While Paul Gorman was working on his second feature-length film, he needed some b-roll of San Francisco.
He went searching for it, but ended up having to travel to the City by the Bay as the footage he found was out of his limited budget.
“I found some, but it was very expensive,” he said.
This obstacle in the filmmaking process sparked an idea for the Ames Lake resident. The result is B-Roll Cloud, a website where filmmakers can upload b-roll footage and producers can search for clips and download them to use in their work — at no cost.
“We give it away, or we donate b-roll film to independent filmmakers,” Gorman said.
The website is still in its infancy — having launched in April — but Gorman has spent the last two years traveling and shooting b-roll footage. He said he has a fair amount of Seattle footage as well as footage from Italy. Still on Gorman’s list to travel to and shoot are New York and Los Angeles. Internationally, he said Vancouver, British Columbia, Canada, Paris, London, Amsterdam and Vietnam are all places he would like to shoot.
“There’s so many places to go,” he said.
When shooting b-roll, which he described as background shots — mostly used to support narrations and voiceovers — Gorman looks for iconic landmarks and buildings in a city such as San Francisco’s Golden Gate Bridge, Seattle’s Space Needle or Rome’s Colosseum.
“I like to get just a slice of life, too,” he said.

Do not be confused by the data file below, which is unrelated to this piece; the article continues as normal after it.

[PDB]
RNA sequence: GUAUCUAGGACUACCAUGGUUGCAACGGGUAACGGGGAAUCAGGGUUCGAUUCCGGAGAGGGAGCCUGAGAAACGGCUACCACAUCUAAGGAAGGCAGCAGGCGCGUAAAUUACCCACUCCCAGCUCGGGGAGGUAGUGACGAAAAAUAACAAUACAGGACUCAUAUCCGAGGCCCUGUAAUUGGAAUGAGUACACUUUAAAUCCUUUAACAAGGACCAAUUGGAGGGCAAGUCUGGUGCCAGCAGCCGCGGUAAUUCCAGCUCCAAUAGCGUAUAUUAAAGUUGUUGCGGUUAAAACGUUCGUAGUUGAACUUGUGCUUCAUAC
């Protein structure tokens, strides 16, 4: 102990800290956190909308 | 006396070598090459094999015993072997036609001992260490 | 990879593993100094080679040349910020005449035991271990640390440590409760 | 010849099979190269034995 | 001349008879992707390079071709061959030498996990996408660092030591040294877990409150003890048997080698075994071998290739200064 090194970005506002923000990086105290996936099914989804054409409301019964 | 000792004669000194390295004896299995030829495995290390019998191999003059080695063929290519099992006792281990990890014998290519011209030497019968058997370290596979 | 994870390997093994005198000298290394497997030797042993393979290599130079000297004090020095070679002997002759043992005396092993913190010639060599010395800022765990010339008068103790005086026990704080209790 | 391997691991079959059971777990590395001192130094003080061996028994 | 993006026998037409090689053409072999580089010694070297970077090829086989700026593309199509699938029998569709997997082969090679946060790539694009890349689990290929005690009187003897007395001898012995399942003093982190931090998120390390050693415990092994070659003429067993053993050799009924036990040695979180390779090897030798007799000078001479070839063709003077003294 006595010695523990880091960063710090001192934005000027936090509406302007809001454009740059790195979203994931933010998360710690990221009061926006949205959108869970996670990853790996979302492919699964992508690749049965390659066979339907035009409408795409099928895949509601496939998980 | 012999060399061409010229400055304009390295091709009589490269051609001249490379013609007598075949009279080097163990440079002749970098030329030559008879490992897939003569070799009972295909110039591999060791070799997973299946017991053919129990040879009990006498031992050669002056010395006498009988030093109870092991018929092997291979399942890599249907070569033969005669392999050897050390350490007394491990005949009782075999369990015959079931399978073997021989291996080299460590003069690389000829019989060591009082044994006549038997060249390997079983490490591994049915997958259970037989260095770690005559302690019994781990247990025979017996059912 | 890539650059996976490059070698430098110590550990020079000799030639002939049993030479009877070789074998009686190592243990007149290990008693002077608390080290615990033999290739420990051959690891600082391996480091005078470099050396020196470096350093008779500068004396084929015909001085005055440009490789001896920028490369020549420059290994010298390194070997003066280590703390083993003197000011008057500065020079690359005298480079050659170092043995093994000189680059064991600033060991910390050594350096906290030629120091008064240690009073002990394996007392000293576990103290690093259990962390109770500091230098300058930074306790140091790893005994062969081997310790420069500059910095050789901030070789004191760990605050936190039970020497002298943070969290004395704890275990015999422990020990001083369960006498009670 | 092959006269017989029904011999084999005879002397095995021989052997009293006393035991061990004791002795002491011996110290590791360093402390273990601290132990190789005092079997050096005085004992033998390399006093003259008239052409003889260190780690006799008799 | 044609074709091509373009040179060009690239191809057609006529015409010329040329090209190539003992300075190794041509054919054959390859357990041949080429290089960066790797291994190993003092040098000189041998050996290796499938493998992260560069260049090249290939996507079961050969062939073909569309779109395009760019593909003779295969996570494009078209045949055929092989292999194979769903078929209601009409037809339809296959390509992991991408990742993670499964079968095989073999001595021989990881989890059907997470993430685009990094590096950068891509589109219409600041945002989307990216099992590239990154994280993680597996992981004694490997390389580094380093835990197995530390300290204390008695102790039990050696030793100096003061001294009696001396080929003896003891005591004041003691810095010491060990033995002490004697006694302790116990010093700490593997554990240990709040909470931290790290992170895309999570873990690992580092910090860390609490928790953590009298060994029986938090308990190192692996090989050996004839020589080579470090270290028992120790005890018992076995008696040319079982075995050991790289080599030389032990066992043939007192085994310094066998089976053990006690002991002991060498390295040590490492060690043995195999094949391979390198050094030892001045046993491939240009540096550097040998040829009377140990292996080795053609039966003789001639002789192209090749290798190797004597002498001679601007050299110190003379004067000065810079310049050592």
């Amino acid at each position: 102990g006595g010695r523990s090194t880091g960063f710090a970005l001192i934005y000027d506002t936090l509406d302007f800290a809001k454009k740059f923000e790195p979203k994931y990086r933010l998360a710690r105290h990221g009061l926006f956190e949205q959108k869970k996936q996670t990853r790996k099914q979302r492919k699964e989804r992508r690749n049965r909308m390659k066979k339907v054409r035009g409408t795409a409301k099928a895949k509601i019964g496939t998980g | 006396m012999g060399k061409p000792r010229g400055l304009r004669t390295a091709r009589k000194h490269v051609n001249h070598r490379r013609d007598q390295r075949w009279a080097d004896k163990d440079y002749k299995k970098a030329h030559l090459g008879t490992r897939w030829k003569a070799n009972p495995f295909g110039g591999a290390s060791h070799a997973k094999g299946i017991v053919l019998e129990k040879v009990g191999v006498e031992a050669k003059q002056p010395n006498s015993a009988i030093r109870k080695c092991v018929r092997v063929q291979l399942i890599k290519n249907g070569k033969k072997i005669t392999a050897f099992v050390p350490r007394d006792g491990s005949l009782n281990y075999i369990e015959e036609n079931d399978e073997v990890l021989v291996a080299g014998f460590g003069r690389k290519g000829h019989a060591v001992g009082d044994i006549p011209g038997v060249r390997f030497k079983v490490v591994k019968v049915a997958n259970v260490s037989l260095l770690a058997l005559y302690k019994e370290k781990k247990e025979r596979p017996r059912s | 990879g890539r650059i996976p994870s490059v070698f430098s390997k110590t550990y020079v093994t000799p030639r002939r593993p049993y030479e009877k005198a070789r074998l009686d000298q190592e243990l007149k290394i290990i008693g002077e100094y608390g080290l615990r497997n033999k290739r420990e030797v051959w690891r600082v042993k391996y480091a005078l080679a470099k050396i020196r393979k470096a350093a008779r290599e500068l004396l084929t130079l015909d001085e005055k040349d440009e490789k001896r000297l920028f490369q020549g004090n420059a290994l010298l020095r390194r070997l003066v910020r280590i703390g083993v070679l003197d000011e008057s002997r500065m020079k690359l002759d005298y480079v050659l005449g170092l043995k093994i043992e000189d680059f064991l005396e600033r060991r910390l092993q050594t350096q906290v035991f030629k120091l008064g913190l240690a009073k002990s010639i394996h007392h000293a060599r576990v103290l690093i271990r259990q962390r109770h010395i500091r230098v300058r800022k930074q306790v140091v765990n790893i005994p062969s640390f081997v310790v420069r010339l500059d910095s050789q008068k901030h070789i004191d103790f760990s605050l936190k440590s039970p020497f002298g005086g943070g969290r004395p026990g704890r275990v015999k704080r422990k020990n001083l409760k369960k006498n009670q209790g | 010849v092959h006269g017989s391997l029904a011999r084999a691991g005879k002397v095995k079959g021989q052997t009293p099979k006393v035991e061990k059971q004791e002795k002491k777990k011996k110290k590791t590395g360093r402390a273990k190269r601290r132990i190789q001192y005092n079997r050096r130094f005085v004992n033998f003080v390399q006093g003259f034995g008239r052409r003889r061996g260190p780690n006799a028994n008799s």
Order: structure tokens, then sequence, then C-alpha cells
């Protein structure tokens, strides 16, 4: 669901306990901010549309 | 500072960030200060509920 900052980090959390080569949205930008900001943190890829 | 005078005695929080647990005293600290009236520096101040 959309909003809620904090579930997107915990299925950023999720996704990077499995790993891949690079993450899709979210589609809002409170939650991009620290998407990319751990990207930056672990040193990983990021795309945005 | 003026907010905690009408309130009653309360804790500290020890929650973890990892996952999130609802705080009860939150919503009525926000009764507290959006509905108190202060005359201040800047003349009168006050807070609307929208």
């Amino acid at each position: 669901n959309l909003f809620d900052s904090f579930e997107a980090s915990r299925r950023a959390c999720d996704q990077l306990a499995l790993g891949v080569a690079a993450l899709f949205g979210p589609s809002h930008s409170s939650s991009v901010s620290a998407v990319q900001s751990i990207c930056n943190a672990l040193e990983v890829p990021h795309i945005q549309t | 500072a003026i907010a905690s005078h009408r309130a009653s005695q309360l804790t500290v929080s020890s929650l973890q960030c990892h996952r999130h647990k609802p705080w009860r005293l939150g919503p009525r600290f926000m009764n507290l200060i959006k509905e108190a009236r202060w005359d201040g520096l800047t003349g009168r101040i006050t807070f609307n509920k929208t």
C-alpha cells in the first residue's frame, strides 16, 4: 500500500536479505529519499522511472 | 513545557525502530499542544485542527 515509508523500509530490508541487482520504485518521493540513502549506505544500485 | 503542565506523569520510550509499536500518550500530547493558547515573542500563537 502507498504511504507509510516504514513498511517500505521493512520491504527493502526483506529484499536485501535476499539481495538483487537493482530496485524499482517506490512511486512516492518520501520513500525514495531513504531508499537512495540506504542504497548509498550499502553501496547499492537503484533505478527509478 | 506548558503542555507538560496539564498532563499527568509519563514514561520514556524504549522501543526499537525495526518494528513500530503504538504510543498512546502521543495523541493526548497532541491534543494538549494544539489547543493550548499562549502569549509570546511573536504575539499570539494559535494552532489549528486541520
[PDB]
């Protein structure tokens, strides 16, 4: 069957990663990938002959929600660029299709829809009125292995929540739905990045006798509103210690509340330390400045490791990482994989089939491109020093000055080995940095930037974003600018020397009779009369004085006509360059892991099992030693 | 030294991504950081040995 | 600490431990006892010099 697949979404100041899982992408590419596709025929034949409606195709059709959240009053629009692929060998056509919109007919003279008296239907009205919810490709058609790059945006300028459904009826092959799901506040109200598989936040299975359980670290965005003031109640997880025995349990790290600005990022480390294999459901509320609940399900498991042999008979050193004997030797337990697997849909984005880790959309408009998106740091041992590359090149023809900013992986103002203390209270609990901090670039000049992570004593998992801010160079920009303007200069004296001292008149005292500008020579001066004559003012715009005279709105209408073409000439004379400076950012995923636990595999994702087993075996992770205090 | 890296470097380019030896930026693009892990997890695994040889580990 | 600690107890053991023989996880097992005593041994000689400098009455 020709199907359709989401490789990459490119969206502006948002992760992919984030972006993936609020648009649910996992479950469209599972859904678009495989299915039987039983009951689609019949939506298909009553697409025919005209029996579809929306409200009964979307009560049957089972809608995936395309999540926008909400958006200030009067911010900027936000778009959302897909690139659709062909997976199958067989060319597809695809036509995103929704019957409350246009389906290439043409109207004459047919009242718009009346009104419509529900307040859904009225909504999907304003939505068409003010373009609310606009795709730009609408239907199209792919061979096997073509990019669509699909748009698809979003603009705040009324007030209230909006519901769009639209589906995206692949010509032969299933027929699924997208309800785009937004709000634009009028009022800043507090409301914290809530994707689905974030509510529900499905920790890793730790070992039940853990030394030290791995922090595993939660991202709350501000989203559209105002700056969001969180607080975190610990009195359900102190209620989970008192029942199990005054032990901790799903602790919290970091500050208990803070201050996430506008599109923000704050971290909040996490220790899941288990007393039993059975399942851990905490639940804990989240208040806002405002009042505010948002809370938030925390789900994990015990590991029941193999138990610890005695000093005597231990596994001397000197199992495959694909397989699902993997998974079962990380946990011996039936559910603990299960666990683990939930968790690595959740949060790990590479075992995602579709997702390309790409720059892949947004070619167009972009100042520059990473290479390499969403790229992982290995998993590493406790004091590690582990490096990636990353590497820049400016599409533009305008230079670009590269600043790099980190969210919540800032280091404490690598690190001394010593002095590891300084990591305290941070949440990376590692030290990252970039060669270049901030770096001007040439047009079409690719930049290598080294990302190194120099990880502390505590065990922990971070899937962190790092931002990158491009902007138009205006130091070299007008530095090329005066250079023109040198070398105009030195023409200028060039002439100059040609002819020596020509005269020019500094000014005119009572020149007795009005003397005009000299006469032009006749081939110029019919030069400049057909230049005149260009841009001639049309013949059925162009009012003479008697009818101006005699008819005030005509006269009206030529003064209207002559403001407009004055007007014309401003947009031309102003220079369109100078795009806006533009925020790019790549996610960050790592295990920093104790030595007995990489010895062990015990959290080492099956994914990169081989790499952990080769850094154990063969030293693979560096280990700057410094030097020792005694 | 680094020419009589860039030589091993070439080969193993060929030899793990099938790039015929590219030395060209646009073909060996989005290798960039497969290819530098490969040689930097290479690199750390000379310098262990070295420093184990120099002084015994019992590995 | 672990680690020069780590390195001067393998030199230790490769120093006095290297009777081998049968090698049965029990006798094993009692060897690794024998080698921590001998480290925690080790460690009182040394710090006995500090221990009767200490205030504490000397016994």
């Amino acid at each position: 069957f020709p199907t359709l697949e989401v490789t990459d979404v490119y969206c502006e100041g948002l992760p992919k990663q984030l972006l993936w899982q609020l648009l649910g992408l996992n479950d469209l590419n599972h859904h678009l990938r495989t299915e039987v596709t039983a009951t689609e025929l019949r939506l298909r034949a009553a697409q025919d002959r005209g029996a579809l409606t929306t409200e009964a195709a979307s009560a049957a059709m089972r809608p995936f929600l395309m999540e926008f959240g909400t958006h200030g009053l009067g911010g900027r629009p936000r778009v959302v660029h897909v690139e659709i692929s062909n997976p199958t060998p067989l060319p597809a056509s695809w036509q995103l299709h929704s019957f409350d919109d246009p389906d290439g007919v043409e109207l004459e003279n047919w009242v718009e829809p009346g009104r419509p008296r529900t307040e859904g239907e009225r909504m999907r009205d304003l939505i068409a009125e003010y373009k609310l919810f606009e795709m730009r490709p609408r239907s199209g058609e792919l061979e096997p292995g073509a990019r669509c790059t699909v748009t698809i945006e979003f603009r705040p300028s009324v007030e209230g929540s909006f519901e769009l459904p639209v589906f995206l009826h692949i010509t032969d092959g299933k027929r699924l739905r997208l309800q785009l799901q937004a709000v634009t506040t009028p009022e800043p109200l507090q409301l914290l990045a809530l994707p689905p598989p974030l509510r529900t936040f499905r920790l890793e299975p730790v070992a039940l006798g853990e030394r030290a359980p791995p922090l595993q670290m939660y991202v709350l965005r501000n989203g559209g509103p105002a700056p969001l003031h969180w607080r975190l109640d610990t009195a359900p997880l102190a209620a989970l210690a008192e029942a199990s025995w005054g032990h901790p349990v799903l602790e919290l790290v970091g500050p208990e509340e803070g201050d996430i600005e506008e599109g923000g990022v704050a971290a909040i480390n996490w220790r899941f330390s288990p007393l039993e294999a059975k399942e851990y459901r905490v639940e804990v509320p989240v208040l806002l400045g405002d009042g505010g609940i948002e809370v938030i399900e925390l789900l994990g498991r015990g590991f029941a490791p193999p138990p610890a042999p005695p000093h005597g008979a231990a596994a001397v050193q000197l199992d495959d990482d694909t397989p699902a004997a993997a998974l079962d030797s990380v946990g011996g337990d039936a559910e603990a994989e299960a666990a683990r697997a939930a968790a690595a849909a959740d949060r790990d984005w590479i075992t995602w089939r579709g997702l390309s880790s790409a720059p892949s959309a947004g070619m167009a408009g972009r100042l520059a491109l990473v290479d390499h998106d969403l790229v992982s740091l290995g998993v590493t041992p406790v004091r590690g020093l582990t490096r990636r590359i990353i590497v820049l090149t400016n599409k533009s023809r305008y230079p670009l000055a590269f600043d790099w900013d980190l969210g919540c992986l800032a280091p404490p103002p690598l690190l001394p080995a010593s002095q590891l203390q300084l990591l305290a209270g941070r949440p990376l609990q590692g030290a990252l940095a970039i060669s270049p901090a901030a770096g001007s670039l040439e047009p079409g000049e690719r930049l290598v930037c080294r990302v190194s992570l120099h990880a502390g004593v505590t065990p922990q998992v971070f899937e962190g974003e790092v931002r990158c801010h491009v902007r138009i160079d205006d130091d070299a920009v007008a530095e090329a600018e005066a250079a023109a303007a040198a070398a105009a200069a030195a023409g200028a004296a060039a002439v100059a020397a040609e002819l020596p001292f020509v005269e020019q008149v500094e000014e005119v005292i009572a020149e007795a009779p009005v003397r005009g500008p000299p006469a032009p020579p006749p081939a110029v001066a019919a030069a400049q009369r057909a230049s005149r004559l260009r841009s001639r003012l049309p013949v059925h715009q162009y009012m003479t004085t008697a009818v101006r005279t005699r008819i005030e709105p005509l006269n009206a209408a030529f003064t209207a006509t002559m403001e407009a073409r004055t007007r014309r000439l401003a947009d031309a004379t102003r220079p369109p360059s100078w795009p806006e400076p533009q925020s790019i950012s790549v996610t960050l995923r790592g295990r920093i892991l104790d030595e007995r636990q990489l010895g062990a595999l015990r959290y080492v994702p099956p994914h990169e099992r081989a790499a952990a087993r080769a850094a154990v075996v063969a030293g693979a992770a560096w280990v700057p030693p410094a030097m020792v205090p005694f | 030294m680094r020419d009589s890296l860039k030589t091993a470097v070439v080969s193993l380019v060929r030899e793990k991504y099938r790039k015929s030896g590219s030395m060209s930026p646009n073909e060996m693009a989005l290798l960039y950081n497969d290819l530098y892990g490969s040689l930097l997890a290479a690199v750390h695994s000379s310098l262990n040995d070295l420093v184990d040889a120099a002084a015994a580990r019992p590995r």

Gorman, who grew up on the Eastside and attended Redmond Junior High School and Redmond High School, said in addition to having a hard time finding b-roll, filmmakers also often have unused footage that they would never use. B-Roll Cloud would give them the opportunity to put their unused footage to good use and receive credit for their work if others end up using it.
B-Roll Cloud is Gorman’s second film-related company. His first is his production company Rain City Cinema, which is putting out “Beagle Boogie Babe,” the documentary that prompted him to start B-Roll Cloud. The film is about Joan Carson, a female skydiving pioneer who went to high school with Gorman and died in 1981.
Just as B-Roll Cloud is his second endeavor into the filmmaking industry, filmmaking is Gorman’s second career. Before this he worked in electrical engineering, which he retired from in 2008.
While his day job brought in an income, filmmaking has always been a passion for Gorman. He attended film school in the 1980s and worked locally in the Seattle film industry for about five years before switching gears. He returned to filmmaking in 1997 when he started Rain City Cinema and began making short films while still working as an electrical engineer.
Gorman said B-Roll Cloud is not geared toward Hollywood as they wouldn’t have any interest in it since those filmmakers have the resources to shoot their own b-roll. Instead, his company is geared more toward independent filmmakers who may not have the resources to travel to shoot b-roll.
“They do it for the passion of it and the art of it,” he said, rather than for the money.
Footage on B-Roll Cloud could also be used by local TV news stations who would need b-roll film quickly, in home movies as well as in student projects.
Although B-Roll Cloud is less than two months old, Gorman said he has received emails from people expressing their appreciation.
“There’s definitely a need for it…People have been using it,” he said. “It’s catching on.”